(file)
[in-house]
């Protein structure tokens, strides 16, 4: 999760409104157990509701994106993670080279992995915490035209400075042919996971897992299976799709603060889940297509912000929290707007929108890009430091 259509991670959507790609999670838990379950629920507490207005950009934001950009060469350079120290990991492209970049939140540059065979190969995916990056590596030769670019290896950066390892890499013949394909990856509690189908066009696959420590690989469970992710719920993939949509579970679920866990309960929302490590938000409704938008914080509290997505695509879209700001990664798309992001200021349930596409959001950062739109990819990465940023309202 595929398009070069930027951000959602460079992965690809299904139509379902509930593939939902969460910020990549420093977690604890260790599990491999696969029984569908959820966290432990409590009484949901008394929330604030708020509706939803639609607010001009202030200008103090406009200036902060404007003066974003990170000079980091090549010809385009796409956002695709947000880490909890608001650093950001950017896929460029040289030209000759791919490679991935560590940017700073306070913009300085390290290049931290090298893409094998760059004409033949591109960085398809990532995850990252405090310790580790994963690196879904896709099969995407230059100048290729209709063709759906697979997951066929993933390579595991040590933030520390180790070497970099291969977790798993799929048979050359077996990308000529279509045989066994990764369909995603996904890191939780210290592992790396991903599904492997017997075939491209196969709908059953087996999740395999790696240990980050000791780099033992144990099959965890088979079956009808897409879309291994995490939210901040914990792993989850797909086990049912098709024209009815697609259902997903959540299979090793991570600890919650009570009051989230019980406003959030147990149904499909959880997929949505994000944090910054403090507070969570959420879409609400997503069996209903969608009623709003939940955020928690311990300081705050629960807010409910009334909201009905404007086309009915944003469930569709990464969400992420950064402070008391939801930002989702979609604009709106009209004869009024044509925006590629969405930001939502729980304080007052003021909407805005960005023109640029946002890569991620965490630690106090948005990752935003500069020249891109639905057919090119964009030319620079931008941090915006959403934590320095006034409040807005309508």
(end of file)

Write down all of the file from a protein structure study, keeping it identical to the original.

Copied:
[in-house]
């Protein structure tokens, strides 16, 4: 999760409104157990509701994106993670080279992995915490035209400075042919996971897992299976799709603060889940297509912000929290707007929108890009430091 259509991670959507790609999670838990379950629920507490207005950009934001950009060469350079120290990991492209970049939140540059065979190969995916990056590596030769670019290896950066390892890499013949394909990856509690189908066009696959420590690989469970992710719920993939949509579970679920866990309960929302490590938000409704938008914080509290997505695509879209700001990664798309992001200021349930596409959001950062739109990819990465940023309202 595929398009070069930027951000959602460079992965690809299904139509379902509930593939939902969460910020990549420093977690604890260790599990491999696969029984569908959820966290432990409590009484949901008394929330604030708020509706939803639609607010001009202030200008103090406009200036902060404007003066974003990170000079980091090549010809385009796409956002695709947000880490909890608001650093950001950017896929460029040289030209000759791919490679991935560590940017700073306070913009300085390290290049931290090298893409094998760059004409033949591109960085398809990532995850990252405090310790580790994963690196879904896709099969995407230059100048290729209709063709759906697979997951066929993933390579595991040590933030520390180790070497970099291969977790798993799929048979050359077996990308000529279509045989066994990764369909995603996904890191939780210290592992790396991903599904492997017997075939491209196969709908059953087996999740395999790696240990980050000791780099033992144990099959965890088979079956009808897409879309291994995490939210901040914990792993989850797909086990049912098709024209009815697609259902997903959540299979090793991570600890919650009570009051989230019980406003959030147990149904499909959880997929949505994000944090910054403090507070969570959420879409609400997503069996209903969608009623709003939940955020928690311990300081705050629960807010409910009334909201009905404007086309009915944003469930569709990464969400992420950064402070008391939801930002989702979609604009709106009209004869009024044509925006590629969405930001939502729980304080007052003021909407805005960005023109640029946002890569991620965490630690106090948005990752935003500069020249891109639905057919090119964009030319620079931008941090915006959403934590320095006034409040807005309508």